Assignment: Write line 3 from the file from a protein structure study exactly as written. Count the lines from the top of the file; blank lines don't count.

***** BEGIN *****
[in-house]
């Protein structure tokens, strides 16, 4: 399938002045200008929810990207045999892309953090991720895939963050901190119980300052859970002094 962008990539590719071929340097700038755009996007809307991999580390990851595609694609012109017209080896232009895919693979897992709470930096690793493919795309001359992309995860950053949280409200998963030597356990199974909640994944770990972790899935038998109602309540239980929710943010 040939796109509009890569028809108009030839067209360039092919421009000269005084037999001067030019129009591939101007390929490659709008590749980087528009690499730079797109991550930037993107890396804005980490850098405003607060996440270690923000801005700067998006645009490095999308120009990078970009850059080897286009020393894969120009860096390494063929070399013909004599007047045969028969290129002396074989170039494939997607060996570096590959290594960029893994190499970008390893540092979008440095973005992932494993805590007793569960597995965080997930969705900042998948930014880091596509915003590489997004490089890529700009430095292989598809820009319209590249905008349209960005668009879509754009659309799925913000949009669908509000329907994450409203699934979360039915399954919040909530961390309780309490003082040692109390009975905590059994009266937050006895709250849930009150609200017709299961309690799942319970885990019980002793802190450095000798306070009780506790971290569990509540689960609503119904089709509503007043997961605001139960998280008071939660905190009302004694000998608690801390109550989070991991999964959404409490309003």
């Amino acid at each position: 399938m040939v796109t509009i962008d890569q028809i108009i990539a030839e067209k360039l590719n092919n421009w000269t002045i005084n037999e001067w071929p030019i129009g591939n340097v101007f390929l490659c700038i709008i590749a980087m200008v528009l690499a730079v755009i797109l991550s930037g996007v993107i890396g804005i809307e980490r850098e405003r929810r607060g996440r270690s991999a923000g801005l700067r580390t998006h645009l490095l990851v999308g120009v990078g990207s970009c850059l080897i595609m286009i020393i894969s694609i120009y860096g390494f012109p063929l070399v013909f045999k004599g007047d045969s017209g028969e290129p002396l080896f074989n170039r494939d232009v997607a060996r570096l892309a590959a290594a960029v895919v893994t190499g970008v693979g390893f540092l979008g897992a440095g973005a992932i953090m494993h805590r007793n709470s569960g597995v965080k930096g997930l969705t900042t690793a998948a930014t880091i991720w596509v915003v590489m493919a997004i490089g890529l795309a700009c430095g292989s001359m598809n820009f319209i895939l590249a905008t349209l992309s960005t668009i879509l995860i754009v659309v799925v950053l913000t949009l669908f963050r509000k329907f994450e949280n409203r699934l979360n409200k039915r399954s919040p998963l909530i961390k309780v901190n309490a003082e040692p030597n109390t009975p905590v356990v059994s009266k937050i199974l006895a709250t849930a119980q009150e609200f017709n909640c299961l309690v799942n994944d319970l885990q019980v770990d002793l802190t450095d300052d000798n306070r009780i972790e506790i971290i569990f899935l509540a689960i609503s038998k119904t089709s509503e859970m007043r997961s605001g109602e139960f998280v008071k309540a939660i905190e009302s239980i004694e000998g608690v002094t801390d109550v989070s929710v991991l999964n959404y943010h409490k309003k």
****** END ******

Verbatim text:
């Amino acid at each position: 399938m040939v796109t509009i962008d890569q028809i108009i990539a030839e067209k360039l590719n092919n421009w000269t002045i005084n037999e001067w071929p030019i129009g591939n340097v101007f390929l490659c700038i709008i590749a980087m200008v528009l690499a730079v755009i797109l991550s930037g996007v993107i890396g804005i809307e980490r850098e405003r929810r607060g996440r270690s991999a923000g801005l700067r580390t998006h645009l490095l990851v999308g120009v990078g990207s970009c850059l080897i595609m286009i020393i894969s694609i120009y860096g390494f012109p063929l070399v013909f045999k004599g007047d045969s017209g028969e290129p002396l080896f074989n170039r494939d232009v997607a060996r570096l892309a590959a290594a960029v895919v893994t190499g970008v693979g390893f540092l979008g897992a440095g973005a992932i953090m494993h805590r007793n709470s569960g597995v965080k930096g997930l969705t900042t690793a998948a930014t880091i991720w596509v915003v590489m493919a997004i490089g890529l795309a700009c430095g292989s001359m598809n820009f319209i895939l590249a905008t349209l992309s960005t668009i879509l995860i754009v659309v799925v950053l913000t949009l669908f963050r509000k329907f994450e949280n409203r699934l979360n409200k039915r399954s919040p998963l909530i961390k309780v901190n309490a003082e040692p030597n109390t009975p905590v356990v059994s009266k937050i199974l006895a709250t849930a119980q009150e609200f017709n909640c299961l309690v799942n994944d319970l885990q019980v770990d002793l802190t450095d300052d000798n306070r009780i972790e506790i971290i569990f899935l509540a689960i609503s038998k119904t089709s509503e859970m007043r997961s605001g109602e139960f998280v008071k309540a939660i905190e009302s239980i004694e000998g608690v002094t801390d109550v989070s929710v991991l999964n959404y943010h409490k309003k």